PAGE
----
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Thu Jul 5, 2012 6:1AM
A small subset of suicide attempts may be linked to an infection caused by cats.

A small subset of suicide attempts may be linked to an infection caused by cats.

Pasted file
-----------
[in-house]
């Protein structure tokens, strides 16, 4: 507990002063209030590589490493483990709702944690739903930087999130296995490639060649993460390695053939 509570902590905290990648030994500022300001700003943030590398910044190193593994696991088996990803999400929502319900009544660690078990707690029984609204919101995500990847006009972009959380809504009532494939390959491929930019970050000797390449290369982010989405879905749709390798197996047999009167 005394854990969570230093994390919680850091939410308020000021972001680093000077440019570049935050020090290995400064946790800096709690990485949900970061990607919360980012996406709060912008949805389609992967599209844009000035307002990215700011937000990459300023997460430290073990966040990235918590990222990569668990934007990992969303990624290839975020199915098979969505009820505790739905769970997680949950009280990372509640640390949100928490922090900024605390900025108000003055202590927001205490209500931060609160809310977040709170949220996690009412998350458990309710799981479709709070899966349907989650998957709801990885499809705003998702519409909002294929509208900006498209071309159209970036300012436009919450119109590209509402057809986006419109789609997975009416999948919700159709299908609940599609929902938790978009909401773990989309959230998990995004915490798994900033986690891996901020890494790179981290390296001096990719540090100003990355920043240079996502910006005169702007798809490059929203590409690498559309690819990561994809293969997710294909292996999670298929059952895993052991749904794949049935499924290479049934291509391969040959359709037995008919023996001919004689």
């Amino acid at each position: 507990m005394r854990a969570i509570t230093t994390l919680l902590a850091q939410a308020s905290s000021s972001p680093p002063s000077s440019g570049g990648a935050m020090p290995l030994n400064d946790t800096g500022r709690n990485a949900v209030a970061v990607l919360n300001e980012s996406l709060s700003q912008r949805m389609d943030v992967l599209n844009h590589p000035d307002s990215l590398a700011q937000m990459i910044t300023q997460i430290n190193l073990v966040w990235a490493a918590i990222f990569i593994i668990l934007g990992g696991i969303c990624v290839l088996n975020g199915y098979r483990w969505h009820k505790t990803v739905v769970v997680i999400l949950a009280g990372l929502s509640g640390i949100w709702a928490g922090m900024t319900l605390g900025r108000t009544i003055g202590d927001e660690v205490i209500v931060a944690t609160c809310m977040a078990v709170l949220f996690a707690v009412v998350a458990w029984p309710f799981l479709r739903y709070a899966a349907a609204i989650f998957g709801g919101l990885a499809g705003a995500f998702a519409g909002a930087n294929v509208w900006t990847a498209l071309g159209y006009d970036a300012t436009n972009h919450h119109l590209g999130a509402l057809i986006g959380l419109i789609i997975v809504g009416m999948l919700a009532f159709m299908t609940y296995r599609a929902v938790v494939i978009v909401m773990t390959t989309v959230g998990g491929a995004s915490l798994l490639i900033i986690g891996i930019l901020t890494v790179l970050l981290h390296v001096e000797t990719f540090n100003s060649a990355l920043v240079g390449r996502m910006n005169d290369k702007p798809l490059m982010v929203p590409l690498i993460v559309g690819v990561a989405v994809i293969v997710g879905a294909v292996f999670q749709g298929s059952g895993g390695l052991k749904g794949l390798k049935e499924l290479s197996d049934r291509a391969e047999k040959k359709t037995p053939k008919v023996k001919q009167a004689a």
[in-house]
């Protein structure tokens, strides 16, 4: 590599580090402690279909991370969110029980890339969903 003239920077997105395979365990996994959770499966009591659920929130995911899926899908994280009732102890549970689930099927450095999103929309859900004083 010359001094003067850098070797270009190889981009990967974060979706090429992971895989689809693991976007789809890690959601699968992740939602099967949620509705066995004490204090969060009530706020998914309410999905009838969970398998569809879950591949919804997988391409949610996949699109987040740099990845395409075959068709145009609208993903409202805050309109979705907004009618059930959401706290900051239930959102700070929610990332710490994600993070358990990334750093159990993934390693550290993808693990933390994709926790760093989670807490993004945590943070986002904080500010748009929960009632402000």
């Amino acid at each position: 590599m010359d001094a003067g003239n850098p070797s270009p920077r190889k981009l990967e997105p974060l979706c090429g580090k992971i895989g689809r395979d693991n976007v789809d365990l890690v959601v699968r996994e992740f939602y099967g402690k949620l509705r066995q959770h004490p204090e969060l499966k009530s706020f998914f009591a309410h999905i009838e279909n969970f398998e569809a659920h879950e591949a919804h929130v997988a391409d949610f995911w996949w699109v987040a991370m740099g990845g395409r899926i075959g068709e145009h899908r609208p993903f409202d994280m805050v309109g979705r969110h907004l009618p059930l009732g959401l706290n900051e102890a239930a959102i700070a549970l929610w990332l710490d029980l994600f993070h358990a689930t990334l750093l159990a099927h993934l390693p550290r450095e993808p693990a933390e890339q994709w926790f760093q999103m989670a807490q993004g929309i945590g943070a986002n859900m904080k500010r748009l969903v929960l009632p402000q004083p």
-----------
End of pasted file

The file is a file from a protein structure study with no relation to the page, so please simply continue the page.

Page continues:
A new study has found a link between owning a cat and running a greater risk of attempting suicide in women. Conducted among 45,788 women in Denmark, the study discovered that those infected with the Toxoplasma gondii (T. gondii), a parasite found in cat feces, were 1.5 times more likely to kill themselves. “We can’t say with certainty that T. gondii caused the women to try to kill themselves, but we did find a predictive association between the infection and suicide attempts later in life that warrants additional studies,” noted Teodor Postolache of the University of Maryland medical school, the senior author of the study. The researchers further stated that cleaning cats’ litter boxes, eating unwashed and undercooked vegetables, as well as drinking contaminated water increase the risk of infection. Around one-third of the world’s population is thought to be infected with the T. gondii parasite, which can cause mental illness such as schizophrenia. This is while, the infection often lacks symptoms because the parasite hides from the immune system and stays in brain and muscle cells. The study is published in the July 2 issue of Archives of General Psychology. MR/GHN